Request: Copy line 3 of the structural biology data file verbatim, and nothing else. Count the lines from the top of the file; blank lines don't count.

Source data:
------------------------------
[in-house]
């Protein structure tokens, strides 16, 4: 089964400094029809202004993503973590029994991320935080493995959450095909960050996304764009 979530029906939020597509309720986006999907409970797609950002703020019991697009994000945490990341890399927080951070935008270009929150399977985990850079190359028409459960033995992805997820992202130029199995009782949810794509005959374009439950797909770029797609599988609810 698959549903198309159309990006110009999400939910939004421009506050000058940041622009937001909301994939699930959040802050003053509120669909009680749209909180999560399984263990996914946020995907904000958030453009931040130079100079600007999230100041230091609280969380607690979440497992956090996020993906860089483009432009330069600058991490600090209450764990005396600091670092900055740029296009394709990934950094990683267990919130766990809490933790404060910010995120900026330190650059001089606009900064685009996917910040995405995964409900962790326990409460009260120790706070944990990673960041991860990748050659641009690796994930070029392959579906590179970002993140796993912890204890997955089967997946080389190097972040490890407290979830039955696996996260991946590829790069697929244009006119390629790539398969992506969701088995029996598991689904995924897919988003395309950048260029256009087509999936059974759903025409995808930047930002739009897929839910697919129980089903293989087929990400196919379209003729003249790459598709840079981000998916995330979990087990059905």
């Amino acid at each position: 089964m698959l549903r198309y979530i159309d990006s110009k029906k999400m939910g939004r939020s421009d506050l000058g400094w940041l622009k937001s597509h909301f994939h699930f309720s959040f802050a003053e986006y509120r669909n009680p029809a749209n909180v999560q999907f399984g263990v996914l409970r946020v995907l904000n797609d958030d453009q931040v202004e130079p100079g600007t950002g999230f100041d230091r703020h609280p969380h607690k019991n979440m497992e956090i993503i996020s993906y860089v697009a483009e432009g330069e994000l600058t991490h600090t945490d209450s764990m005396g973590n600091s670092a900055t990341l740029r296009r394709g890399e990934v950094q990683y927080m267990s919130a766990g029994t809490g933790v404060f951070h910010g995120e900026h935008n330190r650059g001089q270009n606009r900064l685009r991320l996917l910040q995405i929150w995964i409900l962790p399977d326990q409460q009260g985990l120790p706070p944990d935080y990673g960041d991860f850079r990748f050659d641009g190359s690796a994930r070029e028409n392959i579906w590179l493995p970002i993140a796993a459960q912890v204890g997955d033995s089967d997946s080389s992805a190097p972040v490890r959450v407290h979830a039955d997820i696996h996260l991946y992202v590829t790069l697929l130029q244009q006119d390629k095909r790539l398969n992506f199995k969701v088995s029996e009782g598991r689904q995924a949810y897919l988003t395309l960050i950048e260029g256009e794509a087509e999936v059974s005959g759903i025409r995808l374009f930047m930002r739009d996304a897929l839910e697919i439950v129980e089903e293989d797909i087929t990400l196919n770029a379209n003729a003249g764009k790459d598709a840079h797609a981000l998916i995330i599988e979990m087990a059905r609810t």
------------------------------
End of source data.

């Amino acid at each position: 089964m698959l549903r198309y979530i159309d990006s110009k029906k999400m939910g939004r939020s421009d506050l000058g400094w940041l622009k937001s597509h909301f994939h699930f309720s959040f802050a003053e986006y509120r669909n009680p029809a749209n909180v999560q999907f399984g263990v996914l409970r946020v995907l904000n797609d958030d453009q931040v202004e130079p100079g600007t950002g999230f100041d230091r703020h609280p969380h607690k019991n979440m497992e956090i993503i996020s993906y860089v697009a483009e432009g330069e994000l600058t991490h600090t945490d209450s764990m005396g973590n600091s670092a900055t990341l740029r296009r394709g890399e990934v950094q990683y927080m267990s919130a766990g029994t809490g933790v404060f951070h910010g995120e900026h935008n330190r650059g001089q270009n606009r900064l685009r991320l996917l910040q995405i929150w995964i409900l962790p399977d326990q409460q009260g985990l120790p706070p944990d935080y990673g960041d991860f850079r990748f050659d641009g190359s690796a994930r070029e028409n392959i579906w590179l493995p970002i993140a796993a459960q912890v204890g997955d033995s089967d997946s080389s992805a190097p972040v490890r959450v407290h979830a039955d997820i696996h996260l991946y992202v590829t790069l697929l130029q244009q006119d390629k095909r790539l398969n992506f199995k969701v088995s029996e009782g598991r689904q995924a949810y897919l988003t395309l960050i950048e260029g256009e794509a087509e999936v059974s005959g759903i025409r995808l374009f930047m930002r739009d996304a897929l839910e697919i439950v129980e089903e293989d797909i087929t990400l196919n770029a379209n003729a003249g764009k790459d598709a840079h797609a981000l998916i995330i599988e979990m087990a059905r609810t």